In Memoriam 1942 – 2013 “Roger Ebert loved movies.”

RogerEbert.com

Thumb_6svpck54r9k0mz9xcfzswrxcin

Winter Sleep

The running time of his new picture Winter Sleep, three hours and change, suggests weight, but at it happens, this movie struck me as both…

Thumb_oax1ohn3ltgrf3vlh5ff28w0yjn

Mr. Turner

Filmmaker Mike Leigh's biography of the landscape painter J.M.W. Turner is what critics call "austere"—which means it's slow and grim and deliberately hard to love—yet…

Other Reviews
Review Archives
Thumb_xbepftvyieurxopaxyzgtgtkwgw

Ballad of Narayama

"The Ballad of Narayama" is a Japanese film of great beauty and elegant artifice, telling a story of startling cruelty. What a space it opens…

Thumb_jrluxpegcv11ostmz1fqha1bkxq

Monsieur Hire

Patrice Leconte's "Monsieur Hire" is a tragedy about loneliness and erotomania, told about two solitary people who have nothing else in common. It involves a…

Other Reviews
Great Movie Archives
Other Articles
Channel Archives

They're no angels

Q. What are angels?

A. Angels are pure spirits without a body, created to adore and enjoy God in heaven. The Baltimore Catechism

Angels do not have wings. They do not even have bodies. That means they would be disappointing as lovers, even if they had sexual feelings, which they do not, or if they could fall in love, which they also cannot, since they are hard-wired to love only God.

I think it is important to get these facts on the table before Hollywood becomes hopelessly muddled in a new wave of angel movies.

Consider: In "Michael," a holiday movie that opened Christmas Day, John Travolta plays an angel who apparently has sex (offscreen, to be sure). In "The Preacher's Wife," another holiday movie, Denzel Washington plays an angel who falls in love with Whitney Houston, and although they don't have sex, that's maybe because of the PG rating. And in "Unlikely Angel," a holiday made-for-TV movie, Dolly Parton plays a country singer who dies in a pickup truck accident and is sent back to Earth by St. Peter (Roddy McDowell) to earn her angel's wings.

These scenarios are all wrong, wrong, wrong, from a theological point of view (which is the only view worth having about angels). All the authorities agree that God created angels before the beginning - before there was earth or sea or sky, or men and women. Angels have no corporal existence because they do not consist of atoms and molecules but are ideas in the mind of God.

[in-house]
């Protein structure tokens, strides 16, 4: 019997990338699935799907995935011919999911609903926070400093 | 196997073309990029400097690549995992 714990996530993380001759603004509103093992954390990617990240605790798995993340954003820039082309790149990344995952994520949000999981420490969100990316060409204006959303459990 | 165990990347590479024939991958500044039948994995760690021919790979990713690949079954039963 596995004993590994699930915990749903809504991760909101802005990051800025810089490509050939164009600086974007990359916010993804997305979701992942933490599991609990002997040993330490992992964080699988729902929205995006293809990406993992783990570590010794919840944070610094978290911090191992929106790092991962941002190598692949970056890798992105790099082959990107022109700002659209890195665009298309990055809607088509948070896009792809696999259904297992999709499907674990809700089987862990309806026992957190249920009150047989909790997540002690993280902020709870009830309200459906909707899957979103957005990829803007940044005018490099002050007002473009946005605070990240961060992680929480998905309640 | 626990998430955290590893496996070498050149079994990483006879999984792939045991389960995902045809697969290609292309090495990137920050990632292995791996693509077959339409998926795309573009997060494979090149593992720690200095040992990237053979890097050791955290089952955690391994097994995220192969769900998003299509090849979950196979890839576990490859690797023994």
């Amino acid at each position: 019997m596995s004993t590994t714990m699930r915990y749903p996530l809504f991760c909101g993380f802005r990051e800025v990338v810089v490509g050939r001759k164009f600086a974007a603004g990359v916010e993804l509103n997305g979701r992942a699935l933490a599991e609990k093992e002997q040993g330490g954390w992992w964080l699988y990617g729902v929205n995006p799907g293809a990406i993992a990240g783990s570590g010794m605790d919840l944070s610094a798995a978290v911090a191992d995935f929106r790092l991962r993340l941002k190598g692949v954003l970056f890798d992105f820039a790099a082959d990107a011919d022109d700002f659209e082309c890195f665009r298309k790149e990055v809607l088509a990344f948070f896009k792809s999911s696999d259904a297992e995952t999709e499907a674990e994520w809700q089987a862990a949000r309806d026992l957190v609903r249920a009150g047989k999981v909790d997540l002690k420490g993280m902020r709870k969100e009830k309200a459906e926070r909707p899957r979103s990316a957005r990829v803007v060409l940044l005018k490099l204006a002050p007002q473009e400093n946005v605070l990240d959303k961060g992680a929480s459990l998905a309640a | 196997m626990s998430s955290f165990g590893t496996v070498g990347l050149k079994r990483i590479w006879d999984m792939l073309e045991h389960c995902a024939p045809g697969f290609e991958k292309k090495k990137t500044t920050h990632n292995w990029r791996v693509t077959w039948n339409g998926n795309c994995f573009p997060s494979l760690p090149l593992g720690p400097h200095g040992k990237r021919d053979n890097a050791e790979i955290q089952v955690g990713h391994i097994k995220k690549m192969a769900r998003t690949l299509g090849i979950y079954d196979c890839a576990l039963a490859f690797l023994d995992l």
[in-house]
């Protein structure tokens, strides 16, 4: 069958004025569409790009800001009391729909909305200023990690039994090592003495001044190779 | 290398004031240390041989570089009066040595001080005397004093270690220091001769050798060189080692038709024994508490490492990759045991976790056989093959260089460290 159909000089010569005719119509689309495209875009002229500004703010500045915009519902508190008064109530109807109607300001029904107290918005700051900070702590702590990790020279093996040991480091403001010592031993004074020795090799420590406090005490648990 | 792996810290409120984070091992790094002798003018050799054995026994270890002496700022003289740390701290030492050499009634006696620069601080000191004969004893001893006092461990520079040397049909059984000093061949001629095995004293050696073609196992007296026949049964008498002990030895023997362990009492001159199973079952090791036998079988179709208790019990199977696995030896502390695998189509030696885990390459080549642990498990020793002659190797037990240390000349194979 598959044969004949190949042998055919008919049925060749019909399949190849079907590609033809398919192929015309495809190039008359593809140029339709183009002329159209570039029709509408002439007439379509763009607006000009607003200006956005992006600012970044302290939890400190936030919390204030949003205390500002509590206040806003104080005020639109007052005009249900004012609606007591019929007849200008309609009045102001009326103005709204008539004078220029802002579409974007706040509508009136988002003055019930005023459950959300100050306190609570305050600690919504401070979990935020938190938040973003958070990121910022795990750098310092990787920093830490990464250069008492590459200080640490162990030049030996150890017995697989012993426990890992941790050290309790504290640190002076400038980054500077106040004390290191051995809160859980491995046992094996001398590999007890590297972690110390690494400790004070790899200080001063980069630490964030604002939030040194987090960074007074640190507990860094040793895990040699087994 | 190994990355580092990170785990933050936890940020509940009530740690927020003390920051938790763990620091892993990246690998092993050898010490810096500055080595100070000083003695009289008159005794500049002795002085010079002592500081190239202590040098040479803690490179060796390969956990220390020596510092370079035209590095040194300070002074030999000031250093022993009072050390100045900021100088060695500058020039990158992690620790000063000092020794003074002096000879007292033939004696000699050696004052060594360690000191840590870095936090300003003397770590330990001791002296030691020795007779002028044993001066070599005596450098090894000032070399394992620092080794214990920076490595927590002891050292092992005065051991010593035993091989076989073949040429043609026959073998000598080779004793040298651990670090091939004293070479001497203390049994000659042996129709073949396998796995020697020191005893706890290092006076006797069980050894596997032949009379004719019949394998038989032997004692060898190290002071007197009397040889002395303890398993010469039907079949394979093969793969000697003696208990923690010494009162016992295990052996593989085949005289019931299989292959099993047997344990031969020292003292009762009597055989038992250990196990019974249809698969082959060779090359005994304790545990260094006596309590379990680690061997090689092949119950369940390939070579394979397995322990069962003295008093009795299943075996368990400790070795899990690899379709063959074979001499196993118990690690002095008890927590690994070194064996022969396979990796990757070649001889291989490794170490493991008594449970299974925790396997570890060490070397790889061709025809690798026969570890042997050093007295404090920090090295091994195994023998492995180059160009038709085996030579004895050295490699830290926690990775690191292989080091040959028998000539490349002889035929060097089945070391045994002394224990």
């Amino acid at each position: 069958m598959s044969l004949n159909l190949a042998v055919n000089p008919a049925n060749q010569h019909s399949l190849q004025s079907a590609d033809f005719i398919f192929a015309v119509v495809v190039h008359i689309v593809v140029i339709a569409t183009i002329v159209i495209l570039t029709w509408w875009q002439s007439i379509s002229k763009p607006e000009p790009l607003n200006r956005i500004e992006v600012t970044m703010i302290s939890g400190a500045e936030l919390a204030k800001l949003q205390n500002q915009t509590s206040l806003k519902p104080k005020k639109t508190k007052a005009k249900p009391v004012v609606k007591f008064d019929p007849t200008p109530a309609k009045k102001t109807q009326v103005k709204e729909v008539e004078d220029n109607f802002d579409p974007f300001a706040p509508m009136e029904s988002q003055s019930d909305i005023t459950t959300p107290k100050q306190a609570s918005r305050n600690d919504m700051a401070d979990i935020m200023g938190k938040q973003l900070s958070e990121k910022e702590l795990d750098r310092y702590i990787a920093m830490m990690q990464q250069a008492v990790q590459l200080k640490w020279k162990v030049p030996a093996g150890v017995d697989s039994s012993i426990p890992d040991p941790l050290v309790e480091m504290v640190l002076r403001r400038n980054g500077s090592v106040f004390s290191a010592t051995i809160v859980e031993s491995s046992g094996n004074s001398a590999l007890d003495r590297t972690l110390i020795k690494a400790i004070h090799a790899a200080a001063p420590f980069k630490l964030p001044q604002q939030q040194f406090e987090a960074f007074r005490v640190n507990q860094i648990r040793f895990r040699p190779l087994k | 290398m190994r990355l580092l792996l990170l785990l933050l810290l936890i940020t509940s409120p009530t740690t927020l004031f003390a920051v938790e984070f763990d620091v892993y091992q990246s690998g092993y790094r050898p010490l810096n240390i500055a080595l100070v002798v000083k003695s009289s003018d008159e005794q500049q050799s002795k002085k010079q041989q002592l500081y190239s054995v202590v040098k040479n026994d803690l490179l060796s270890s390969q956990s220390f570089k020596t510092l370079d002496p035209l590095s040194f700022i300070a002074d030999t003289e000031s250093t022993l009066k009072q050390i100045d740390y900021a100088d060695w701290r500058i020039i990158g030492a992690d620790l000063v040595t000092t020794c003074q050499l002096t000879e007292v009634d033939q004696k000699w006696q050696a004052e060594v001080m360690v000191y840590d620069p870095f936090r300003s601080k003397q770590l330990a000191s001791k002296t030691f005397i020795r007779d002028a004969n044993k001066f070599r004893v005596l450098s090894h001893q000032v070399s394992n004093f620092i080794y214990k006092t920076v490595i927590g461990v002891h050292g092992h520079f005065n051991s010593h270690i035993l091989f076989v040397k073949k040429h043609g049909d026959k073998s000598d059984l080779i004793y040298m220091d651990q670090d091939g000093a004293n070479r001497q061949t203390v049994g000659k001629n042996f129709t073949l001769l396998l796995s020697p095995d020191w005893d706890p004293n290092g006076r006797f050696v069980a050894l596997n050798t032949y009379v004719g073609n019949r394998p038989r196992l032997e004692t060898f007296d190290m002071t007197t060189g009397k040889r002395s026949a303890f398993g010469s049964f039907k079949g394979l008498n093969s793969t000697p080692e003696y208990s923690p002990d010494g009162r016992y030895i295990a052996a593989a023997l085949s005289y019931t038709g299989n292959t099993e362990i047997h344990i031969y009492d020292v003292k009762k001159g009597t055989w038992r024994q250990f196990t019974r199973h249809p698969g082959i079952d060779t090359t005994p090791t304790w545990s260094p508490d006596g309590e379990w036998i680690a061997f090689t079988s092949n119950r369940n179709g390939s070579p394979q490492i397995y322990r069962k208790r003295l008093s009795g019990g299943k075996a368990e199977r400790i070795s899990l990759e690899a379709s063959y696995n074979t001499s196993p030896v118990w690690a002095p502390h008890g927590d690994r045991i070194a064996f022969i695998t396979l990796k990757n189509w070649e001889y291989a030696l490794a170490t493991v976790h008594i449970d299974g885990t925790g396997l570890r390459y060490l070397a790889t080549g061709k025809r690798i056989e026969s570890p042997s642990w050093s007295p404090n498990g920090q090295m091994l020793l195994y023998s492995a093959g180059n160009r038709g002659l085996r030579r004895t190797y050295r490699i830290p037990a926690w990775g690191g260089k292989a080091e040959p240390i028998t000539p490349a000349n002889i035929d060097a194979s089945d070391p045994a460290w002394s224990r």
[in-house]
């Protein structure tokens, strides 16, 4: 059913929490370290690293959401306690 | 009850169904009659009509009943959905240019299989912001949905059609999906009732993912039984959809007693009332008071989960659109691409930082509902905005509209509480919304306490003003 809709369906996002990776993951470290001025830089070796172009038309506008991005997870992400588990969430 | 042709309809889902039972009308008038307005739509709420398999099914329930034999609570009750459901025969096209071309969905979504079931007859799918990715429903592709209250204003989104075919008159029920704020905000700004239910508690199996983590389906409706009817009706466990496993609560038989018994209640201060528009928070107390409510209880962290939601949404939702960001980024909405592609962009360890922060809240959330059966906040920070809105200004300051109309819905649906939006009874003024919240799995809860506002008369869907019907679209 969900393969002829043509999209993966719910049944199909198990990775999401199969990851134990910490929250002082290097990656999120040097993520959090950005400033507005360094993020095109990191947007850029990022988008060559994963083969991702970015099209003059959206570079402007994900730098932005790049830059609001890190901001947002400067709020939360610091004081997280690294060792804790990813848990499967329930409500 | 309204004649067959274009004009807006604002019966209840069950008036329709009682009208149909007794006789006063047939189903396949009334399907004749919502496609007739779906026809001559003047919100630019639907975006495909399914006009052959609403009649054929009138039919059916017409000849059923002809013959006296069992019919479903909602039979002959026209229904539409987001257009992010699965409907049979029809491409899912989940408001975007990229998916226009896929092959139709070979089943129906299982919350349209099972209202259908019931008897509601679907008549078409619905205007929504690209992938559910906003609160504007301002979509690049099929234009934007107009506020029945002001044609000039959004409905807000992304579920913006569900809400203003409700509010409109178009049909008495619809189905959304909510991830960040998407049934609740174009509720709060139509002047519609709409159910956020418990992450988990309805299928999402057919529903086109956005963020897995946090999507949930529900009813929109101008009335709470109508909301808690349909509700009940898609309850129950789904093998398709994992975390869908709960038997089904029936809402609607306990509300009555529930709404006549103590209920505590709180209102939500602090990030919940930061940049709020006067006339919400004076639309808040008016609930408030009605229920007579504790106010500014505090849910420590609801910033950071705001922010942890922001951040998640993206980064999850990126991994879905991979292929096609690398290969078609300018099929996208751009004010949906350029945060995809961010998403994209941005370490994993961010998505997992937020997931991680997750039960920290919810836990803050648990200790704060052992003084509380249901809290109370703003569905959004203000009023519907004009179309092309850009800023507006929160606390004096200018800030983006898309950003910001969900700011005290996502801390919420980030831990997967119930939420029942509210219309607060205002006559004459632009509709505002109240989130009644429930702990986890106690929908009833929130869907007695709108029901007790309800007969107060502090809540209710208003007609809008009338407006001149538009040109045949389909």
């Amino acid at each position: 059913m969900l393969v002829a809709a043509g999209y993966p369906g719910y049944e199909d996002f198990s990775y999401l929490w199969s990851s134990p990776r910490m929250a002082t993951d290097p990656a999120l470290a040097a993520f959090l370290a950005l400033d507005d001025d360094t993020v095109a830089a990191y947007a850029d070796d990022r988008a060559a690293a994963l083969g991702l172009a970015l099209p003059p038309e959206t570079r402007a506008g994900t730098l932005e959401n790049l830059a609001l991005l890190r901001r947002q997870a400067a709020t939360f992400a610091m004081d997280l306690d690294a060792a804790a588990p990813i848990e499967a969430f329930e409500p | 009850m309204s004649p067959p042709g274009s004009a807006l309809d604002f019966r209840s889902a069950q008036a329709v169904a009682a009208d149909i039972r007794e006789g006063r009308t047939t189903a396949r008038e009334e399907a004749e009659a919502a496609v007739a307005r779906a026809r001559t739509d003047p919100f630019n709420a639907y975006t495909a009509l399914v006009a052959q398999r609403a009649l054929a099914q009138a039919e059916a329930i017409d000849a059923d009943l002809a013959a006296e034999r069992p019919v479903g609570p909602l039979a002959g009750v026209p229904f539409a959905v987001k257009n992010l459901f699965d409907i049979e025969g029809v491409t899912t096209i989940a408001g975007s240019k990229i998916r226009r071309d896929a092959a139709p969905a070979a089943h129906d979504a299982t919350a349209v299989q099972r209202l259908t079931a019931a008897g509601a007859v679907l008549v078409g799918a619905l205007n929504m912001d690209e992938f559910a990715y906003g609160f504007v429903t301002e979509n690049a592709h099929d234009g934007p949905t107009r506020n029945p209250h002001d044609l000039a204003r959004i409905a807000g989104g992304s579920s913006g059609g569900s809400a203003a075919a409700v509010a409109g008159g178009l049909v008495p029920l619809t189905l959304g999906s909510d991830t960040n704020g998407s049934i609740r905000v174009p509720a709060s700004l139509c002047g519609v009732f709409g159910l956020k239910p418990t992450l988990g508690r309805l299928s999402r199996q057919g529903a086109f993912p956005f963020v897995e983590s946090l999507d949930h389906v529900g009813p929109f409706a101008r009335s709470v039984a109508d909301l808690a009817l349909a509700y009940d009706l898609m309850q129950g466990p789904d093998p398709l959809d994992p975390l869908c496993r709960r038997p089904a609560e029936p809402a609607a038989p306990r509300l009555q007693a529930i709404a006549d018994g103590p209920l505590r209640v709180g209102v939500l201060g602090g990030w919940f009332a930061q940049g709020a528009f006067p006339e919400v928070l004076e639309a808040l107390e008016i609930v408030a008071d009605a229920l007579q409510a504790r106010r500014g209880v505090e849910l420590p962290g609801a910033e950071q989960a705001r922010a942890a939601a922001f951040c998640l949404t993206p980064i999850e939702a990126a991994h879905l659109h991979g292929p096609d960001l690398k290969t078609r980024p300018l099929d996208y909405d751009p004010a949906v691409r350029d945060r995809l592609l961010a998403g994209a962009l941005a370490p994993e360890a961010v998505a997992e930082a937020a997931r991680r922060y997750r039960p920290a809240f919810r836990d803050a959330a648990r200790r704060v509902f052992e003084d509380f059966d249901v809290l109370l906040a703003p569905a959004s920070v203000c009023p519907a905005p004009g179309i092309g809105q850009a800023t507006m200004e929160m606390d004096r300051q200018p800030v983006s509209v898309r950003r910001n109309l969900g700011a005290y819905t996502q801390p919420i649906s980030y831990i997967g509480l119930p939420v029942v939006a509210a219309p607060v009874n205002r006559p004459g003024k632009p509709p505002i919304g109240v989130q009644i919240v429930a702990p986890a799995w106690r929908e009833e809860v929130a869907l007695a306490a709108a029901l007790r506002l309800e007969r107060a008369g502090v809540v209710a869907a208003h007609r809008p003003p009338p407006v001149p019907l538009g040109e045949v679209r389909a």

Somewhat later (if the word "later" can be used of a time when there was no time), God created the physical universe, and filled it with suns and planets and humans and other species. According to many religions, he then arranged that humans who lived worthy lives would after their deaths go to heaven. There they would be saints (a saint by definition is any human who is in heaven).

Although we are fond of saying that our departed loved ones (and even our pets) are now "angels in heaven," it would be more accurate to call them "saints in heaven" in the case of humans, and to draw a discreet veil of silence over our dogs and cats, which, theologians agree, do not possess immortal souls and thus do not qualify - unless there is a doggie or kitty heaven. (Those who believe in doggie and kitty heavens should address their correspondence to one another.)

I make these points because all three of these films are badly flawed in their theology. It is established in "The Preacher's Wife," for example, that Washington's character was a human who died 30 years ago and has now returned to earth, where he is eager to taste pizza again after three long decades of denial.

Well, if he was a human and died and went to heaven, then he is now a saint, not an angel. He reads The Angel's Handbook, however, which indicates either (a) that he is an angel but hasn't done his homework, or (b) he is really a saint. He is a liar in either case, because if (b) is true he is not an angel, and if (a) is true then he has never eaten pizza.

As for sexual feelings, angels have none. When it comes to lust, they are clueless as a worker ant. They are neither male nor female - and, having no gender, they lack any equipment with which they might express such feelings. (The female judge who invited Michael into her chambers should have looked puzzled after her search for the necessary appurtenance).

If we are to have more angel movies, I urge filmmakers to observe that if a character must return from heaven and fall in love, a quick rewrite can easily make them saints instead of angels. Movies should also avoid the song "Got a Date with an Angel." Angels make great guardians, but lousy dates.

Popular Blog Posts

Who do you read? Good Roger, or Bad Roger?

This message came to me from a reader named Peter Svensland. He and a fr...

The Ten Best Films of 2014

The ten best films of 2014, as chosen by the film critics of RogerEbert.com.

10 Underrated Female Performances of 2014

Ten underrated female performances from 2014 worthy of Oscar consideration.

More on That Later: The Truth About “Serial”

Some thoughts on the hit podcast "Serial".

Reveal Comments
comments powered by Disqus